This week, The Museum of Modern Art (MoMA) announced that Björk’s Biophilia is the first downloadable app to be in the museum’s collection. Released back in 2011, the app is essentially the actual album, but with an interactive experience. Each song in the album has its own app, and allows the user, or listener, to interact with it and even add to it.
The app is breathtaking to say the least, and I would hope this would be something for more artists to follow suit on. After all, Lady Gaga released something similar last year, ARTPOP.
Biophilia is the first downloadable app in MoMA’s collection. Apps—short for applications—are packaged, portable programs that are designed as products one can purchase from digital shelves. We have in the past acquired several digital artifacts, from dynamic visualizations to fonts and video games. For all of our digital acquisitions, we have established a protocol that speaks to the modalities of acquisition—code, files, videos—conservation, and display. The first apps added to the collection were John Maeda’s 1994 Reactive Books, distributed on floppy disks inside old-school physical books. Even more than video games, apps are highly “collectible” because of their finite or semi-finite nature—they might be connected to live feeds and to the Web, but their infrastructure design is stable and defined, unlike that of websites. Indeed, in the case of an app like Biophilia, the only variable left open is the exquisite interaction that the artwork welcomes and invites, a testament to the equally exquisite experimental nature of the artist that conceived it.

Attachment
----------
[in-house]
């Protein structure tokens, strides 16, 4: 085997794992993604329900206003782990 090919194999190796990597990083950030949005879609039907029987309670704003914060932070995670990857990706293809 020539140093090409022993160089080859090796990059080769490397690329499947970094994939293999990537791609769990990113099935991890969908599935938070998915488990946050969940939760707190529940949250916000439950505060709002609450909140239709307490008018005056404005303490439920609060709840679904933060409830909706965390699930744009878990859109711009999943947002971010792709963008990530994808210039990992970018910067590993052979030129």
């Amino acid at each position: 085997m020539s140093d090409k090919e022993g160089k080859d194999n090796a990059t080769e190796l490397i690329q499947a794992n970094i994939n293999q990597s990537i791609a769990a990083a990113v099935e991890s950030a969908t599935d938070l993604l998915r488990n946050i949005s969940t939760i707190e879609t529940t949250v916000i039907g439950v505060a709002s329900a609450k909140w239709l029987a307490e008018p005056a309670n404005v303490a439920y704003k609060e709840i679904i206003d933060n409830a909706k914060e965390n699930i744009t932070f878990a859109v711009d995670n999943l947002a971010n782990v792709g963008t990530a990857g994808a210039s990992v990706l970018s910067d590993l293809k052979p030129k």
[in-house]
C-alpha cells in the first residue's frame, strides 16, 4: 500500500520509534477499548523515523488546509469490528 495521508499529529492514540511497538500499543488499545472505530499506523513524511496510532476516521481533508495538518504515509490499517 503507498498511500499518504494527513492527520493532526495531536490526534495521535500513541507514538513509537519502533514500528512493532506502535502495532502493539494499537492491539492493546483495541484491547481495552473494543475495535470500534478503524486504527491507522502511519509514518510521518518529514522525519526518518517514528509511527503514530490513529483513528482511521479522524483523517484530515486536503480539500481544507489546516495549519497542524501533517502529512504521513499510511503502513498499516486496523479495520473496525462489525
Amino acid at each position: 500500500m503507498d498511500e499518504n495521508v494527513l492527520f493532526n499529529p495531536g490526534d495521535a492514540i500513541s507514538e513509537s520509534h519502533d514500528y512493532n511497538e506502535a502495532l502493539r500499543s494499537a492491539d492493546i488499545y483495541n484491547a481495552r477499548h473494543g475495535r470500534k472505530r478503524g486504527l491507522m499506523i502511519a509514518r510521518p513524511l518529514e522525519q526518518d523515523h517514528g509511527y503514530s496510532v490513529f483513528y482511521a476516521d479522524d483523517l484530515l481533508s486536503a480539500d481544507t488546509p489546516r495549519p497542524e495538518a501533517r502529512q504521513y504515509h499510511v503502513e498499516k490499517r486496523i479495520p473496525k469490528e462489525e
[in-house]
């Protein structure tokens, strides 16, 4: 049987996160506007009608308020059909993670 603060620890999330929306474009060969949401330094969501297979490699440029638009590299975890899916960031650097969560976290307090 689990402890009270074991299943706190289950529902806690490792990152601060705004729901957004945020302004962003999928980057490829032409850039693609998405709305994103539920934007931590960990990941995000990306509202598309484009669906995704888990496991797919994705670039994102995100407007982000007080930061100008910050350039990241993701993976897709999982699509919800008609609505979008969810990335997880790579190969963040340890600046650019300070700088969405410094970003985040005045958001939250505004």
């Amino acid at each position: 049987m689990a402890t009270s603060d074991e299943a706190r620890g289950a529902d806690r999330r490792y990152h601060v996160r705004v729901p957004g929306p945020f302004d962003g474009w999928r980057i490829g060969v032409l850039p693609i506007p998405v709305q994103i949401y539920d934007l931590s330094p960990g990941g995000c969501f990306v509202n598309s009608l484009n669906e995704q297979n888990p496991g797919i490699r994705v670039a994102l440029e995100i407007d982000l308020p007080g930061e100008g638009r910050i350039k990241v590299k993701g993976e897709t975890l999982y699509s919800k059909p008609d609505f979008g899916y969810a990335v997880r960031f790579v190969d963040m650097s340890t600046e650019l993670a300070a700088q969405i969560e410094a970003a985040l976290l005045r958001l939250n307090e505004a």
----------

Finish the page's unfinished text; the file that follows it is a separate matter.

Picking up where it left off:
Apps as art: It’s about time they are more recognized as such.
This is our future.
You can find this app album in the App Store for $12.99.